- Try to give the ADHD pupil some responsibility in the classroom. When possible let them help another pupil
- Give warning of change-over times coming up. Be sure the pupil has heard and understood. State the behaviour expected during change-over, in simple clear language
- Do not value neatness over content and effort. The handwriting of pupils with ADHD is frequently slow and poor. Remember that the effort involved for pupils with ADHD is far greater than their output would lead us to believe. Allow other methods of recording.
- Does the child know who they can speak to if they are struggling? Will they take the
- steps to speak to someone if they need support or does someone need to check
- in with them?
- How can morning and lunch time breaks be structured to help children with
- ADHD, which is often when things can go wrong if they are left in an
- unstructured environment?
- Remember to report to parents and other staff the child’s positive incidents and achievements, not just the negative ones.
- Lots of great classroom strategies are listed here ADHD Foundation school guidelines and here.
Eva Akin’s (SEN Lawyer) developed some great guidelines for making reasonable adjustments in the class room – see her document 101 reasonable adjustments in the classroom [https://adhdembrace.org/wp-content/uploads/2016/01/101-reasonable-adjustments-for-adhd.pdf]
Here is a great article on how teachers can really help children with ADHD in the classroom.
How can I manage hyperactivity and sensory issues of children in the classroom?
Lots of movement breaks! Go Noodle is a great resource – there are 100’s of custom-created videos to get kids running, jumping, dancing, stretching, and practicing moments of mindfulness.
Here are some occupational therapy ideas to improve attention and concentration from Hounslow & Richmond NHS Community Healthcare.
What about girls and ADHD in the classroom?
Girls are underdiagnosed with ADHD due to the fact that they may mask many symptoms and some have inattentive traits which are more easily missed. Read this interesting article for more information – ADHD signs in girls and we recommend Jo Steer’s book on ‘Understanding ADHD in Girls and Women’. We hosted a book launch event where Jo led a panel discussion, which was very insightful.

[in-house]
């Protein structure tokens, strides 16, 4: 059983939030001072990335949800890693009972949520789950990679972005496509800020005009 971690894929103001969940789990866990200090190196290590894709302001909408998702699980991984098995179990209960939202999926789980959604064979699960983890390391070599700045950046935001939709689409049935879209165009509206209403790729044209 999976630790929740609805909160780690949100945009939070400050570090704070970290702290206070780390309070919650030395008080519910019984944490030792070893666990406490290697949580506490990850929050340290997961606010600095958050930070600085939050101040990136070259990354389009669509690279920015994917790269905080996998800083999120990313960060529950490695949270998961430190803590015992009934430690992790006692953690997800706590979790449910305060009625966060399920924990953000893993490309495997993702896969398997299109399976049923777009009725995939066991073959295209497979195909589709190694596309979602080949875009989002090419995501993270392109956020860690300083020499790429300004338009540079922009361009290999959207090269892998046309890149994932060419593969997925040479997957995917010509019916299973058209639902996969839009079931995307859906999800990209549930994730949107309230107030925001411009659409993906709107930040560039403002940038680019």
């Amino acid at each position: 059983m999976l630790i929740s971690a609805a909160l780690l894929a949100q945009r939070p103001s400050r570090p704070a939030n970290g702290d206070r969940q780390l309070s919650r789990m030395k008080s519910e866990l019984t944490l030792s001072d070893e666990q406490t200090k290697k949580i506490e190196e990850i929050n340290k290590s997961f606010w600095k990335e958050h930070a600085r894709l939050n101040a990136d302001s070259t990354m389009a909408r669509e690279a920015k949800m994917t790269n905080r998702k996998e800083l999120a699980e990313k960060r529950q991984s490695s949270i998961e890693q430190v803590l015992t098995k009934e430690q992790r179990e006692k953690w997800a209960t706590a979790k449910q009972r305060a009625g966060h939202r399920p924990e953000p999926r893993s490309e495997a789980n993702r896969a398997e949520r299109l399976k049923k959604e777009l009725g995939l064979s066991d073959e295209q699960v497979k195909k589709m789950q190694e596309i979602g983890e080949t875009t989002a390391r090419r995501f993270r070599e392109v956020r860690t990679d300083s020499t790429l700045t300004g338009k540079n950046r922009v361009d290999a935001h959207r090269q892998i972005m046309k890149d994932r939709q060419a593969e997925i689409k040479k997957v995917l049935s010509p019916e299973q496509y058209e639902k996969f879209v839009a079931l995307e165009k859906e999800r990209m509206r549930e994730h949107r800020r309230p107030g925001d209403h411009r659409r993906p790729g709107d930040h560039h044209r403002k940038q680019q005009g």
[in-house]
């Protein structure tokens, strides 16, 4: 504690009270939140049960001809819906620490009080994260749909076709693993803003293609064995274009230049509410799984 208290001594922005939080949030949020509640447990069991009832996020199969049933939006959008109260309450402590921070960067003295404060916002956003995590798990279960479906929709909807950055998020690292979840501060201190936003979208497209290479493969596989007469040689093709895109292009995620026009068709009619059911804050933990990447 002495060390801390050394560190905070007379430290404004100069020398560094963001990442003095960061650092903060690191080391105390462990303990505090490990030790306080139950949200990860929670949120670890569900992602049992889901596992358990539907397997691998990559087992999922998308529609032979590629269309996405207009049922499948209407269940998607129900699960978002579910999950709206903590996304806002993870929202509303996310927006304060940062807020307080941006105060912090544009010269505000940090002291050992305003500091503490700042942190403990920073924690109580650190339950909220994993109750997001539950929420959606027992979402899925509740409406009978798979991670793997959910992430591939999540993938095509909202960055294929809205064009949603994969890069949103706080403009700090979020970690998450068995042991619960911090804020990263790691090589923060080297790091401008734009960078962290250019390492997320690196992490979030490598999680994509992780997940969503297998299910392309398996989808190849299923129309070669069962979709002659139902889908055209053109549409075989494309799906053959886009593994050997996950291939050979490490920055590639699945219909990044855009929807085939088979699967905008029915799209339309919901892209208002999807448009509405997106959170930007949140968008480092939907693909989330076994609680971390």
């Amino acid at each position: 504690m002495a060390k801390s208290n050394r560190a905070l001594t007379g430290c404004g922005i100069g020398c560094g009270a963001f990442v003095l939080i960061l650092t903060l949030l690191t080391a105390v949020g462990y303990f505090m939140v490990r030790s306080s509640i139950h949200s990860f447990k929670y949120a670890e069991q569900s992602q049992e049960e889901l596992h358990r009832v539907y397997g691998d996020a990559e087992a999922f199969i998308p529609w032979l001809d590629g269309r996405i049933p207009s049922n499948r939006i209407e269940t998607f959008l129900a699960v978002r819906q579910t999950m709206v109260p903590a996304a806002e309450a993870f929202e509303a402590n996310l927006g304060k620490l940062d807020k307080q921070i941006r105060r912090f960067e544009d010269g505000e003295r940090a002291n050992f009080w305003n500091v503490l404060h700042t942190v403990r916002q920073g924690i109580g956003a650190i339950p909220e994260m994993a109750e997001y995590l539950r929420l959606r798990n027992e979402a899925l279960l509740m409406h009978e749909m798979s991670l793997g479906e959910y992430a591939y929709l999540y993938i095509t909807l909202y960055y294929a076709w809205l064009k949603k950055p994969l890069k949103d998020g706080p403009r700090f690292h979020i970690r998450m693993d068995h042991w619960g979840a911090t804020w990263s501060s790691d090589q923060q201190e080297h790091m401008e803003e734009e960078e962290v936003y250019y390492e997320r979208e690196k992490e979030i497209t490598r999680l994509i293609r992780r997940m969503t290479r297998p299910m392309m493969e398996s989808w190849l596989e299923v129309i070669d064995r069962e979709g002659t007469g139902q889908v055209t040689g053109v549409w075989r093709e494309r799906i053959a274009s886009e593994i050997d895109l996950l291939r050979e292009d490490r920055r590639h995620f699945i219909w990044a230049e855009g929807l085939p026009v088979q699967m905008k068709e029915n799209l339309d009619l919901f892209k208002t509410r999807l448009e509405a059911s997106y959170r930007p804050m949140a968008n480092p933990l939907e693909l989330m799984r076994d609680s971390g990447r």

What should teachers do about pupils with poor attendance levels?
Teachers need to engage with parents to establish the driver of poor attendance. Is it circumstances relating to the pupil’s home life or is it the pupil who is avoiding school.
Children who do not want to go to school can arise for a number of reasons. A research study on the subject lead by Thambirajah et al, (2008:33) explained the onset of school refusal as follows: “School refusal occurs when stress exceeds support, when risks are greater than resilience and when ‘pull’ factors that promote school [compared to] non-attendance overcome the ‘push’ factors that encourage attendance”.
If school avoidance occurs work closing with the parent and their child to get an understanding as to what is driving this. Some children may be able to say why they do not like school, whilst others may not necessarily be able to explain it. There could be a wide range of reasons such as the child finds the school work too difficult and they are not sufficiently supported, others may find they are bullied or excluded from playground games, whilst others with sensory issues may find it too noisy or overwhelming.